Hollow City

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Hollow City (hardcover)

by Ransom Riggs

AR Level 5.7, 15 points

 

Did you read Miss Peregrine’s Home for Peculiar Children?  If you didn’t, don’t bother reading this book, because it’s part 2, electric bugaloo.  So at the end of the last novel, Jacob and his friends were leaving the island with a Miss Peregrine who couldn’t change back from her falcon (bird) form to her human form due to something the wights had sprayed on her.  The kids have about 3 days (they believe) to change her back, or she’ll be in bird form forever.  The novel begins with the kids rowing their way across the channel to what they hope is near London, because they believe if they find another ymbryne, she will be able to help them.  The story is the kids’ journey to, through, and out of London.  They face new challenges, meet new friends, and of course, develop their characters even more.  We learn their backstories, which will explain how they discovered their peculiarity, and enlighten us to why they behave the way they do.  The love story between Emma and Jacob takes some turns, and there’s a wild twist at the end.  But of course, I won’t give away too much.

What I liked about this book was the fact that in many ways, this isn’t a children’s novel at all.  Yes, Riggs uses words like “whit” instead of “shit” and he does avoid the inappropriate topics that make fifth graders giggle, but he throws in a naked man at the end, and discusses going to Hell.  I think this is what I love about authors such as Riggs and Snicket- there are so many topics and situations in this book that are so well-written, their meanings are lost on younger readers, but they have adults rolling or on the edge of their seats, or pondering the deeper philosophical meaning.  I’d be interested to see what my student (who lend me this book) would think if she read it again in 5 years.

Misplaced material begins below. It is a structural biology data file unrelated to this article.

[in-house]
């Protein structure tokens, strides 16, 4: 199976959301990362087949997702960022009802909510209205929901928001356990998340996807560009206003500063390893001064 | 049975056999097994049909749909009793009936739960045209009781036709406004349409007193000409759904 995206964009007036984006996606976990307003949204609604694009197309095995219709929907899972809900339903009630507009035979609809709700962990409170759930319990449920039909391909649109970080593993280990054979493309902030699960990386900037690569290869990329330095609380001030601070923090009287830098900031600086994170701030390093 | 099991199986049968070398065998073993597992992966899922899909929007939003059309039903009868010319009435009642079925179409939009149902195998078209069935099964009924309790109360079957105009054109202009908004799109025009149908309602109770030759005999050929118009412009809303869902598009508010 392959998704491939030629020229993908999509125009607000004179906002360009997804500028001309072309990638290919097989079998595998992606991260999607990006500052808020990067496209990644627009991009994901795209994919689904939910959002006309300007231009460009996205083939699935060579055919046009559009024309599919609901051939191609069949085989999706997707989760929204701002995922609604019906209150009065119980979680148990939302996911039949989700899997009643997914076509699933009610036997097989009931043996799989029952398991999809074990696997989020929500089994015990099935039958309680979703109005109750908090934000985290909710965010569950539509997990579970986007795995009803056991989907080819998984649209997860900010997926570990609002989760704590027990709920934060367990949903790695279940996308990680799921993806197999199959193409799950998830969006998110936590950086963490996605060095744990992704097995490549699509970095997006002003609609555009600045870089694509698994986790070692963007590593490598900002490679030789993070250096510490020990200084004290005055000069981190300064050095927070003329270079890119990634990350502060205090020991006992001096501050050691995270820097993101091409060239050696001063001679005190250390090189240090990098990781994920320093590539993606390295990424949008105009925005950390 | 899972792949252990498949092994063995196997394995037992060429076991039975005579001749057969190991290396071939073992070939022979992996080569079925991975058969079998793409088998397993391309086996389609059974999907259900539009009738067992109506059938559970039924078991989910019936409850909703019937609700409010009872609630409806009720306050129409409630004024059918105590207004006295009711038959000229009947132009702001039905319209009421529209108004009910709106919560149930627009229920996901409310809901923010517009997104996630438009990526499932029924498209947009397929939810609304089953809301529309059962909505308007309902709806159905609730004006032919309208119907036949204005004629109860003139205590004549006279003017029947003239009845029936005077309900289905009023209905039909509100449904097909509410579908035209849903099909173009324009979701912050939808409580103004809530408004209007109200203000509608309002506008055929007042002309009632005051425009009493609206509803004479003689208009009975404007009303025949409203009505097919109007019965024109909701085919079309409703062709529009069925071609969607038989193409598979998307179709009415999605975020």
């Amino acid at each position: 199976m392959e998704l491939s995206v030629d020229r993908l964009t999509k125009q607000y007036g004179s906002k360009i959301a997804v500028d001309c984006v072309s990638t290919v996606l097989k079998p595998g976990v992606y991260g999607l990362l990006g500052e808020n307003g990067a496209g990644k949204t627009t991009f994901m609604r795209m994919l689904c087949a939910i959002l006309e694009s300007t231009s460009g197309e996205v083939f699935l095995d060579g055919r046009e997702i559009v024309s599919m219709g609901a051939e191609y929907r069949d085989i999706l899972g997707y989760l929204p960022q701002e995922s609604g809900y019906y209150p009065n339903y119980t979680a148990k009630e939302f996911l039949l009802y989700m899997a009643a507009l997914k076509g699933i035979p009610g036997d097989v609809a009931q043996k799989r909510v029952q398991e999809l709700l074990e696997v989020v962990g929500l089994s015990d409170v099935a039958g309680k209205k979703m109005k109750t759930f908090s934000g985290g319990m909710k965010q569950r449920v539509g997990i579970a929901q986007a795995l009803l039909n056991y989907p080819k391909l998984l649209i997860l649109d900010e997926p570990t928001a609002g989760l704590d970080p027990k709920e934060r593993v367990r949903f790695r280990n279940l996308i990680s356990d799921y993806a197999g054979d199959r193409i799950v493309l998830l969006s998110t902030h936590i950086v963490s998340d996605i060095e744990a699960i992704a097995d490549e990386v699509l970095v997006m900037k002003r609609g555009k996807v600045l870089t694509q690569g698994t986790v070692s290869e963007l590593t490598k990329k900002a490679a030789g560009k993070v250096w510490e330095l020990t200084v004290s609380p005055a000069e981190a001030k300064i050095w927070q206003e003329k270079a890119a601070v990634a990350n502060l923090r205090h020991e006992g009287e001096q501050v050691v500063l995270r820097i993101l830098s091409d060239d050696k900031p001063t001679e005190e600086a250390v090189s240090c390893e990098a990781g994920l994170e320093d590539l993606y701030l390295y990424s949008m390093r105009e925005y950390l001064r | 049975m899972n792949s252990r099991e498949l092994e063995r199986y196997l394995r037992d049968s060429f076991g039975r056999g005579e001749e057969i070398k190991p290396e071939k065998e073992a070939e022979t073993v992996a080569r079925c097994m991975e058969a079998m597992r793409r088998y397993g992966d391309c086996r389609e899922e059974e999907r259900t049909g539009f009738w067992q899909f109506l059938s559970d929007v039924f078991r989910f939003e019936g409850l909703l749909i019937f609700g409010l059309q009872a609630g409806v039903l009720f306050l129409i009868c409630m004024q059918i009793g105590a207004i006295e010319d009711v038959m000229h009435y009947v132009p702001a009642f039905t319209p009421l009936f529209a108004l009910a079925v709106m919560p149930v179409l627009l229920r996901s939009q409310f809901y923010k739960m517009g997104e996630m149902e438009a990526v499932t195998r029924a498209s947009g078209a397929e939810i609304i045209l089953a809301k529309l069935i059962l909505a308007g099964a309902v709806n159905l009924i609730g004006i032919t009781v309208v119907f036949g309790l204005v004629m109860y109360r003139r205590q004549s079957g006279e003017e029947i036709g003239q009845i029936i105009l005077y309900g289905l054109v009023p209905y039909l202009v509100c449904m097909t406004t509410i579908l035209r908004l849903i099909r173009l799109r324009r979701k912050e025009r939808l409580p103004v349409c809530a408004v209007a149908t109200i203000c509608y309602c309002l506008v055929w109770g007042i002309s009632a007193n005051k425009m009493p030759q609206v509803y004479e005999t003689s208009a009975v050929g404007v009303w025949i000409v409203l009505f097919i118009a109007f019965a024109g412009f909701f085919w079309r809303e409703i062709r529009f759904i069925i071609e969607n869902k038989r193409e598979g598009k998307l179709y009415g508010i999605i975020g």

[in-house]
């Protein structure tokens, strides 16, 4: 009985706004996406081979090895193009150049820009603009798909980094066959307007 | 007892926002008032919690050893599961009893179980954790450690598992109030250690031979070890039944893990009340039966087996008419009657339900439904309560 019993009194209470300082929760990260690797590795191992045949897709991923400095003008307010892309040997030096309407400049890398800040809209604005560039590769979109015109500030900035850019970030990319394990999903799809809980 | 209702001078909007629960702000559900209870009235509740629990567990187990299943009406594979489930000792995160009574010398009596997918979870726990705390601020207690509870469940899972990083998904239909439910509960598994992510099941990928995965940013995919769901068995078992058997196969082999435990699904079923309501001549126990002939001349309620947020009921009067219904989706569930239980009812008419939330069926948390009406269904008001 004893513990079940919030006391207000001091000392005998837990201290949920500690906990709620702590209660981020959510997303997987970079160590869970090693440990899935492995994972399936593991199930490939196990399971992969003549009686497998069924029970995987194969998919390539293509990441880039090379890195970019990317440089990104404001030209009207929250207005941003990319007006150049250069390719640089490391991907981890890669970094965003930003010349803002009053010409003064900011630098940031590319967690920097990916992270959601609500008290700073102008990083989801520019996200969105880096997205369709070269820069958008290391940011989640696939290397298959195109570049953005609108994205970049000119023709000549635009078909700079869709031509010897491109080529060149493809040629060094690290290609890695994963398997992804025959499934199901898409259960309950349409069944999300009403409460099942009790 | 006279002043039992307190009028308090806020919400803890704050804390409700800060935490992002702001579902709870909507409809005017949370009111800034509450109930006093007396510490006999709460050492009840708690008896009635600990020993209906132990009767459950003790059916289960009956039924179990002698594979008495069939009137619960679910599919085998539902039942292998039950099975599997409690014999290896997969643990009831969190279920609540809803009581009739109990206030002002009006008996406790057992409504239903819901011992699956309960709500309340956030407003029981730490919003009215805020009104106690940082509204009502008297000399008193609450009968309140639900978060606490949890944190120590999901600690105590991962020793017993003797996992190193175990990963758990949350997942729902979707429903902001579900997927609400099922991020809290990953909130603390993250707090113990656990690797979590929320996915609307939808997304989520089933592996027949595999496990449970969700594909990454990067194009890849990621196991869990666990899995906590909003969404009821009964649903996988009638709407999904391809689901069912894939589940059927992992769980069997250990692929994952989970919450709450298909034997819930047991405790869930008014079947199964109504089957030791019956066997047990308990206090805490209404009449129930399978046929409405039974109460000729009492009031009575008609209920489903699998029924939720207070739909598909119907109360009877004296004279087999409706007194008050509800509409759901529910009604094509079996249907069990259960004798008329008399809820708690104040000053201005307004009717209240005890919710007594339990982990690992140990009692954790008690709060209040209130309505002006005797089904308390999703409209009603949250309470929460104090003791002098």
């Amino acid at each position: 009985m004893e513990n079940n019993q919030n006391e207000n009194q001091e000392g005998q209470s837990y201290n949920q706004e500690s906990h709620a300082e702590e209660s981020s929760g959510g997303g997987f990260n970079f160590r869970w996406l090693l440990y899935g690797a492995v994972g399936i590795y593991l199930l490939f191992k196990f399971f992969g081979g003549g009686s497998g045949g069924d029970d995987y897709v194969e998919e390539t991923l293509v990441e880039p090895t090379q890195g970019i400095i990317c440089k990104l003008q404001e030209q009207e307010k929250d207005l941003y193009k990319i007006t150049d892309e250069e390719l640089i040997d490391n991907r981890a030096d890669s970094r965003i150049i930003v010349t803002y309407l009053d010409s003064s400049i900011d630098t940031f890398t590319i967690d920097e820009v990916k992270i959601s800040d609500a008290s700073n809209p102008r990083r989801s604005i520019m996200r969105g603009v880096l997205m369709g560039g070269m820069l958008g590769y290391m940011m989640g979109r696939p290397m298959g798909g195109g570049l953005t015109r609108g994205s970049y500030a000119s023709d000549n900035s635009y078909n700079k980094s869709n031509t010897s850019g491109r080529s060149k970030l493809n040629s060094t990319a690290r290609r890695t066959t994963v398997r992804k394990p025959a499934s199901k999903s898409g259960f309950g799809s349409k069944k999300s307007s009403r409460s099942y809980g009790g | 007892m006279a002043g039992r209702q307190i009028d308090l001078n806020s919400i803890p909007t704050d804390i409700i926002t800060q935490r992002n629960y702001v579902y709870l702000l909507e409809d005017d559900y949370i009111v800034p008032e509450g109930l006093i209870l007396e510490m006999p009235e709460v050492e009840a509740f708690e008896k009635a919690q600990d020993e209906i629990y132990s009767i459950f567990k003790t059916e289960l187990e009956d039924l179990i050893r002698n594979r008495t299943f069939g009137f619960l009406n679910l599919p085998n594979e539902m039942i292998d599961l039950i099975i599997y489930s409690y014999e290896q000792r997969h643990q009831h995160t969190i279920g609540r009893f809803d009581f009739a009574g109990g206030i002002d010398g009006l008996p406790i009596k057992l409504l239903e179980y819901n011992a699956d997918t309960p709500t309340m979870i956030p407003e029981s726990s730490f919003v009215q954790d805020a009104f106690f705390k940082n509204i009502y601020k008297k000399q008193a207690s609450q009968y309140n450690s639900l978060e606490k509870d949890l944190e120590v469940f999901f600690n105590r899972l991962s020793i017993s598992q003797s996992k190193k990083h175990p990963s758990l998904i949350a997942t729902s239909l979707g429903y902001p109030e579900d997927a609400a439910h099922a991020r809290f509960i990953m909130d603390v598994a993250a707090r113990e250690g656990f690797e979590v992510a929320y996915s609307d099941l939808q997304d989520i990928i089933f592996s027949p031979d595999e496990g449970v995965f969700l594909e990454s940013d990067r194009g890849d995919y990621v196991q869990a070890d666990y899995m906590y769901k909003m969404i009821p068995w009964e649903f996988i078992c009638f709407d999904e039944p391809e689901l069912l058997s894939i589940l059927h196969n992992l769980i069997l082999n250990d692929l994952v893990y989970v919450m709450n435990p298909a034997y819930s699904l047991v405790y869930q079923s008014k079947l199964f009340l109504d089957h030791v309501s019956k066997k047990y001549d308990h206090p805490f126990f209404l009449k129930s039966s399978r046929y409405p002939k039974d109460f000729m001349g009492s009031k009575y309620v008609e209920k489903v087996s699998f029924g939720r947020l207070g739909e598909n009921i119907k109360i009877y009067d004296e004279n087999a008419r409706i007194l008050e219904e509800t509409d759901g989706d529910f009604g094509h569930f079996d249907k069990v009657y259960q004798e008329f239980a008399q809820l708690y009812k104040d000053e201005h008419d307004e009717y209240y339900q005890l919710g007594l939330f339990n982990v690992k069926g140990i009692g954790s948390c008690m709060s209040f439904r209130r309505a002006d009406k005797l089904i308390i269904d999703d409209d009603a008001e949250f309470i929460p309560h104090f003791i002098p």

What I didn’t like about this book was that it was kind of dark.  The wights were just pure evil, and hollowgast are frightening for young readers, I would think.  Some of the characters are forced to kill.  There is a lot more death and destruction in this novel, and then you have to deal with love and loyalty, and not being able to change the past.  But then again, the reader has to know what they’re getting themselves into… it’s a story that takes place in London, during World War II, with wights and hollowgast chasing these orphans.  It was an exciting story, but not a lot of humor or positivity.  Because it’s book 2 of an ongoing series (how many are in the series, I’m not sure), it left off with a cliffhanger.  What I hated the most was the fact that we don’t know when book 3 comes out (sometime in 2015 is not specific enough for me!).

Thanks again to Daniela for lending me the book.

Book 9 of 52

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